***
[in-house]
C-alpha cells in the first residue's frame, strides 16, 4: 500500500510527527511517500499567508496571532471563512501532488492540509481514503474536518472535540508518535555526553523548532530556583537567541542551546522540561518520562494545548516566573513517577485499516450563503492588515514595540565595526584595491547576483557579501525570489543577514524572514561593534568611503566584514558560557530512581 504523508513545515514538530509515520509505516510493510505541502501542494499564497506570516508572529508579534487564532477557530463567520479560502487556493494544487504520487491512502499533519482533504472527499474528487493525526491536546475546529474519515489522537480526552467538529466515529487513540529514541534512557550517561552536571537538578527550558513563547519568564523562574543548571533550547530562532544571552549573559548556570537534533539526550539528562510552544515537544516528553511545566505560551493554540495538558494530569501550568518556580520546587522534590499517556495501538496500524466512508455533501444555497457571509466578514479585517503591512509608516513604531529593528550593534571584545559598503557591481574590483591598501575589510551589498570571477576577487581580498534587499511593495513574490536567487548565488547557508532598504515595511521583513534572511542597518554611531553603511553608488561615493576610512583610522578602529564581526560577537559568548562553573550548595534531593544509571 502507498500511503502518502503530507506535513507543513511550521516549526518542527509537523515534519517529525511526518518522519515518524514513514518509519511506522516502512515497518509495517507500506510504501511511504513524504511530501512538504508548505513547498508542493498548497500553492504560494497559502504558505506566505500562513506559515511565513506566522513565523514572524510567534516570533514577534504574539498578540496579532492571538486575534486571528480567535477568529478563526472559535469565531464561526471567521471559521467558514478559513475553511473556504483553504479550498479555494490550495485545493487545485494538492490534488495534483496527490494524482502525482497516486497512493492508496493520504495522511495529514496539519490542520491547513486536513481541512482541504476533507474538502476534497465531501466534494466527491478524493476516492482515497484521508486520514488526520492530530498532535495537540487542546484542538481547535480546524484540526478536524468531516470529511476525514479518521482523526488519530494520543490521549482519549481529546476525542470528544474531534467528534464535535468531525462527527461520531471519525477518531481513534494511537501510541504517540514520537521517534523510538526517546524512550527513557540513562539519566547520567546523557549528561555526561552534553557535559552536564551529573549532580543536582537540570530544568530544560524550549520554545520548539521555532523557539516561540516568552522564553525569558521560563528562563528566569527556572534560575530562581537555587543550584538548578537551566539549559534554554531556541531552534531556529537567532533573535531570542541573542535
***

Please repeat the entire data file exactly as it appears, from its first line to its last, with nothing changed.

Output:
[in-house]
C-alpha cells in the first residue's frame, strides 16, 4: 500500500510527527511517500499567508496571532471563512501532488492540509481514503474536518472535540508518535555526553523548532530556583537567541542551546522540561518520562494545548516566573513517577485499516450563503492588515514595540565595526584595491547576483557579501525570489543577514524572514561593534568611503566584514558560557530512581 504523508513545515514538530509515520509505516510493510505541502501542494499564497506570516508572529508579534487564532477557530463567520479560502487556493494544487504520487491512502499533519482533504472527499474528487493525526491536546475546529474519515489522537480526552467538529466515529487513540529514541534512557550517561552536571537538578527550558513563547519568564523562574543548571533550547530562532544571552549573559548556570537534533539526550539528562510552544515537544516528553511545566505560551493554540495538558494530569501550568518556580520546587522534590499517556495501538496500524466512508455533501444555497457571509466578514479585517503591512509608516513604531529593528550593534571584545559598503557591481574590483591598501575589510551589498570571477576577487581580498534587499511593495513574490536567487548565488547557508532598504515595511521583513534572511542597518554611531553603511553608488561615493576610512583610522578602529564581526560577537559568548562553573550548595534531593544509571 502507498500511503502518502503530507506535513507543513511550521516549526518542527509537523515534519517529525511526518518522519515518524514513514518509519511506522516502512515497518509495517507500506510504501511511504513524504511530501512538504508548505513547498508542493498548497500553492504560494497559502504558505506566505500562513506559515511565513506566522513565523514572524510567534516570533514577534504574539498578540496579532492571538486575534486571528480567535477568529478563526472559535469565531464561526471567521471559521467558514478559513475553511473556504483553504479550498479555494490550495485545493487545485494538492490534488495534483496527490494524482502525482497516486497512493492508496493520504495522511495529514496539519490542520491547513486536513481541512482541504476533507474538502476534497465531501466534494466527491478524493476516492482515497484521508486520514488526520492530530498532535495537540487542546484542538481547535480546524484540526478536524468531516470529511476525514479518521482523526488519530494520543490521549482519549481529546476525542470528544474531534467528534464535535468531525462527527461520531471519525477518531481513534494511537501510541504517540514520537521517534523510538526517546524512550527513557540513562539519566547520567546523557549528561555526561552534553557535559552536564551529573549532580543536582537540570530544568530544560524550549520554545520548539521555532523557539516561540516568552522564553525569558521560563528562563528566569527556572534560575530562581537555587543550584538548578537551566539549559534554554531556541531552534531556529537567532533573535531570542541573542535